• You can also see that revenue per customer is about the same as October and November.
  • I can tell you that customers in December buy the same number of books on average as other months (two). So it isn't explained by the choice of books. It is just that there are more people.

There are a different number of trading days in each month just to complicate things. December has one fewer day than September or November and two fewer than October. October also gets a boost because we have one of our quarterly clearance sales that month. But the trend is still very clear. Lots more customers for Christmas.

Over time

This was our second Christmas, and I also have data from the previous proprietors for two other Christmases. So we can do some interesting comparisons.

This chart shows average revenue per day on a rolling seven day basis for December. The blue line is 2017. The orange is 2016. The grey lines are two previous years. The rolling seven day average helps to make the trend clearer and also compensates for the fact that the weekends move around, e.g., December 7 was a Thursday in 2017 but a Wednesday in 2016.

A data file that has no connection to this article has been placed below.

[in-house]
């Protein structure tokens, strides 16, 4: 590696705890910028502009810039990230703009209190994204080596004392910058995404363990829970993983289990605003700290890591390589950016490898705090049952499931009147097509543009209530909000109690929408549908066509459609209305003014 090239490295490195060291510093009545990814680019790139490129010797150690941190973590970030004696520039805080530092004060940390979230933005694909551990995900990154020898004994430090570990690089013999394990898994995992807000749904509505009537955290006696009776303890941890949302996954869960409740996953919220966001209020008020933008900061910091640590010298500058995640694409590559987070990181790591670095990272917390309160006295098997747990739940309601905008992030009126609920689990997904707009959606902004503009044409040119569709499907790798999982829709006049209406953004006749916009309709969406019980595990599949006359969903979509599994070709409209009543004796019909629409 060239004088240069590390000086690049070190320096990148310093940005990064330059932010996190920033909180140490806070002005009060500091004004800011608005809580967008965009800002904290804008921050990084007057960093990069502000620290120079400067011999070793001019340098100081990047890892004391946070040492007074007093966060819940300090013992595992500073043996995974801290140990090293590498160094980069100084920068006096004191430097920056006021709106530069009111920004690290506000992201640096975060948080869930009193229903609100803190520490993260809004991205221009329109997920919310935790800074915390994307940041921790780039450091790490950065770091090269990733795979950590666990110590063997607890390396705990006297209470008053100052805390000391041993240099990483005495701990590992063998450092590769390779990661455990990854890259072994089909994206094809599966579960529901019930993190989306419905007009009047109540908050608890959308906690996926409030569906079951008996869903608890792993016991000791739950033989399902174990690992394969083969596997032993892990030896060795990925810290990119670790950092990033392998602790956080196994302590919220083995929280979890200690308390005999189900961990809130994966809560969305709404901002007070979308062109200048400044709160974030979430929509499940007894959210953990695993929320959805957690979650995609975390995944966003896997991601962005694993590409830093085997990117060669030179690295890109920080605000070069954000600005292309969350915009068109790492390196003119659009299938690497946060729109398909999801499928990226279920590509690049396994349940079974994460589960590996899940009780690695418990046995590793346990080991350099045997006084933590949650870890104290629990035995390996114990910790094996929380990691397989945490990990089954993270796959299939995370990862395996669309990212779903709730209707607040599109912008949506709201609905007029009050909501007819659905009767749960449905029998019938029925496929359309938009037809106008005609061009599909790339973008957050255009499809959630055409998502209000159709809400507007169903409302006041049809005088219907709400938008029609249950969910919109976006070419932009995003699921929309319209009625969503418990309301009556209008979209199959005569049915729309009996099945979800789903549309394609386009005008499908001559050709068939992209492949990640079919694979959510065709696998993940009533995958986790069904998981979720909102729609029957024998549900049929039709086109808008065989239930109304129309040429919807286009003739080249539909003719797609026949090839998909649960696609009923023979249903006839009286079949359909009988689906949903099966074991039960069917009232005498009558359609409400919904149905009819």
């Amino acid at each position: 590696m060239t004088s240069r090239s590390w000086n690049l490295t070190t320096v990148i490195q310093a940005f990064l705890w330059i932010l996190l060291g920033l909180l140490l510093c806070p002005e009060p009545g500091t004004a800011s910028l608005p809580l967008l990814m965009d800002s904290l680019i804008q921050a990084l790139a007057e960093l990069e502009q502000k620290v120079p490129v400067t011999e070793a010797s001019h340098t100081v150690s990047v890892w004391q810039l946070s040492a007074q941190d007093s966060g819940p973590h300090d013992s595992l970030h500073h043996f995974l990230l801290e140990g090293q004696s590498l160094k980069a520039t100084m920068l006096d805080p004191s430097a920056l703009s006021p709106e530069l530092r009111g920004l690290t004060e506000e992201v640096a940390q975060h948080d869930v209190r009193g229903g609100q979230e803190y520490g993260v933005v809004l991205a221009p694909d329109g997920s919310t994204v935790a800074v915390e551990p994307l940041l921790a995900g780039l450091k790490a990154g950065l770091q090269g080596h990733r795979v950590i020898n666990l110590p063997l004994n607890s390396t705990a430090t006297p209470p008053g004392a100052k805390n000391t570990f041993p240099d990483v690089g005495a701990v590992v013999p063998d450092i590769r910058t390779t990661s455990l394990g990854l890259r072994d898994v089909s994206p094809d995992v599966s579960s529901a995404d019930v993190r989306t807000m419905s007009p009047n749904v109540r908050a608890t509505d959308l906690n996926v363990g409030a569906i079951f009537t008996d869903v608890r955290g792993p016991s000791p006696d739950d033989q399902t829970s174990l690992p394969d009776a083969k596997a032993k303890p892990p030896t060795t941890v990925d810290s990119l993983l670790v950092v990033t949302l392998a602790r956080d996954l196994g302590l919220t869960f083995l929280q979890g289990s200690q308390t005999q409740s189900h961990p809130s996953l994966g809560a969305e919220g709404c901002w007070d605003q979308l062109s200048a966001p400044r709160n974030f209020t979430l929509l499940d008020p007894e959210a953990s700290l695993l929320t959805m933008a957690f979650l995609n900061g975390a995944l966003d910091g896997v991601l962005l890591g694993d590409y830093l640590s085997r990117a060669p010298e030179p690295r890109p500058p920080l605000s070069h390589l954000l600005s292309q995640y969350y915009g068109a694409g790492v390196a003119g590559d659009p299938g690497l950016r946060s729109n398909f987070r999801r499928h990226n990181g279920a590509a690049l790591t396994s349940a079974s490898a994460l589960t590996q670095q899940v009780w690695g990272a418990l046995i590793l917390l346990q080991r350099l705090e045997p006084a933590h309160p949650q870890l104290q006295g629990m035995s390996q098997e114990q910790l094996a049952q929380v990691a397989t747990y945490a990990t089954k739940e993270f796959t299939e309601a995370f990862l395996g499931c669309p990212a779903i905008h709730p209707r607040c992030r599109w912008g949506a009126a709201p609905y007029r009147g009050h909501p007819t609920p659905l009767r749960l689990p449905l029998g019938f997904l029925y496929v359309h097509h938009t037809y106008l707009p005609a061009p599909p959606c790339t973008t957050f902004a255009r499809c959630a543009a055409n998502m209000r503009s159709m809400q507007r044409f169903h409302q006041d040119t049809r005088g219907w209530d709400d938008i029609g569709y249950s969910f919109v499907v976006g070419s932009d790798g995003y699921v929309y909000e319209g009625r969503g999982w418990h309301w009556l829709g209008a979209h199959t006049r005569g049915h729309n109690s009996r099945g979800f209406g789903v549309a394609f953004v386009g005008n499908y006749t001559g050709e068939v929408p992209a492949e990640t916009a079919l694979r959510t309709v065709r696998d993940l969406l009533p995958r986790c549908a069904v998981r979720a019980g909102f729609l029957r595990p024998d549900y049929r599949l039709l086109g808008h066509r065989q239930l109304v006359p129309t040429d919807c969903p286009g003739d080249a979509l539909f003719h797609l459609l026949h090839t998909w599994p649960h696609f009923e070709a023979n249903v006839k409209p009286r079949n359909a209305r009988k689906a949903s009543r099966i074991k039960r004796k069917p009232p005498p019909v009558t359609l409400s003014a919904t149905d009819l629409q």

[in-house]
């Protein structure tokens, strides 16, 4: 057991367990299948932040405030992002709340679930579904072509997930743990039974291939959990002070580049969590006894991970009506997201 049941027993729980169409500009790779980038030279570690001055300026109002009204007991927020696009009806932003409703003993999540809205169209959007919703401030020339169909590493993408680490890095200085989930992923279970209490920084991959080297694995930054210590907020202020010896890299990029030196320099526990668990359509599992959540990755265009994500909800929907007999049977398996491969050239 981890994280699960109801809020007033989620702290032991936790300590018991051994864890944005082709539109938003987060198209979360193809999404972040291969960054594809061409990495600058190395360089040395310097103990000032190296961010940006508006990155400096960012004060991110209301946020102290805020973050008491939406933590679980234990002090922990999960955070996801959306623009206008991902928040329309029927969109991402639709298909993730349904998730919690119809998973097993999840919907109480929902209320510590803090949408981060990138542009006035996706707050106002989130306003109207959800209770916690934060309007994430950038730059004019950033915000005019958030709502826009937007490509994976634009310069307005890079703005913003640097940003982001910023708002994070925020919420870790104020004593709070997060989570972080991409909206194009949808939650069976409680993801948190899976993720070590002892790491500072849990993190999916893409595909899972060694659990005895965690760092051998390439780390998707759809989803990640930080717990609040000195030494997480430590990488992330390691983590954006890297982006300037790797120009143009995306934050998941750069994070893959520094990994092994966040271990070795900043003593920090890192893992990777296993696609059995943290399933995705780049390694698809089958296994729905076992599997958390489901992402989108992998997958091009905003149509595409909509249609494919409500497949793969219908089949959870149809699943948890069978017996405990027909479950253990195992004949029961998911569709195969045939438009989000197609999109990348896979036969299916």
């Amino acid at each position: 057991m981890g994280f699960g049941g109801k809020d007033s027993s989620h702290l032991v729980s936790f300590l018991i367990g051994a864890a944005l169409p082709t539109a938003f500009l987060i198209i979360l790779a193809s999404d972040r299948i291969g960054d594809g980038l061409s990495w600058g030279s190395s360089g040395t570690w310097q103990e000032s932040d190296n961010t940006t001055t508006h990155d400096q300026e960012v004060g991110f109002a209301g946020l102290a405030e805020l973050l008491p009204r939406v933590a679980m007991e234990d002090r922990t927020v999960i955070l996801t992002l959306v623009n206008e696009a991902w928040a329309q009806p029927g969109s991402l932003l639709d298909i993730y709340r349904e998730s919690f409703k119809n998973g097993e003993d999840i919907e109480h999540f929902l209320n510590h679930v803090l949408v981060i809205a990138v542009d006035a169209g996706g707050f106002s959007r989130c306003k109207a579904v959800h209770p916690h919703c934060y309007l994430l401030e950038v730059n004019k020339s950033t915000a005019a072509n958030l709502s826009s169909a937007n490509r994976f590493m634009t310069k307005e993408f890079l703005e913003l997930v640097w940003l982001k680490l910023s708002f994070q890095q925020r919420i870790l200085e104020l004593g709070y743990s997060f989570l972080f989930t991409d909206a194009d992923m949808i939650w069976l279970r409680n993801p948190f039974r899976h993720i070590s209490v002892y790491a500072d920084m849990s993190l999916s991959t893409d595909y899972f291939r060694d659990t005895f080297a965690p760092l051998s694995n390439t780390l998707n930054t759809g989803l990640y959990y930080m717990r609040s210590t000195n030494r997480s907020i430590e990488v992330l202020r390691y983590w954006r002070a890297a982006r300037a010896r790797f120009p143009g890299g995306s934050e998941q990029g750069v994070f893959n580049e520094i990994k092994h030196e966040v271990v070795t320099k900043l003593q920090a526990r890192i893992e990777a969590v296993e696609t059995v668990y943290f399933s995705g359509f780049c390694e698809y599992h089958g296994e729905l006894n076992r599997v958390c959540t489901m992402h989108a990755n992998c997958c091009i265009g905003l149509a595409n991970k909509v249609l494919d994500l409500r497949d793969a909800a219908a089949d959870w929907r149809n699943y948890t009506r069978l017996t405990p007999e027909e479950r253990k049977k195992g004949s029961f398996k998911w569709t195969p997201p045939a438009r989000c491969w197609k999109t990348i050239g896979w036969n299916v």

You can see that 2017 started well ahead of other years and basically stayed that way, only giving up its lead very late in the month compared with one of the previous years.

The two weeks before Christmas get very busy. You can see how every line starts to tilt up about the 14th of the month. Happy times for secondhand booksellers!

Compared with 2016, 2017 had higher revenue every day, but a smaller spike in revenues as Christmas itself approached. Maybe customers this year started shopping for gifts earlier, or the efforts we have been making in store made it a more appealing place in general.

Breakeven revenue at the moment is about $250 a day. In December 2017 we averaged well above that every day.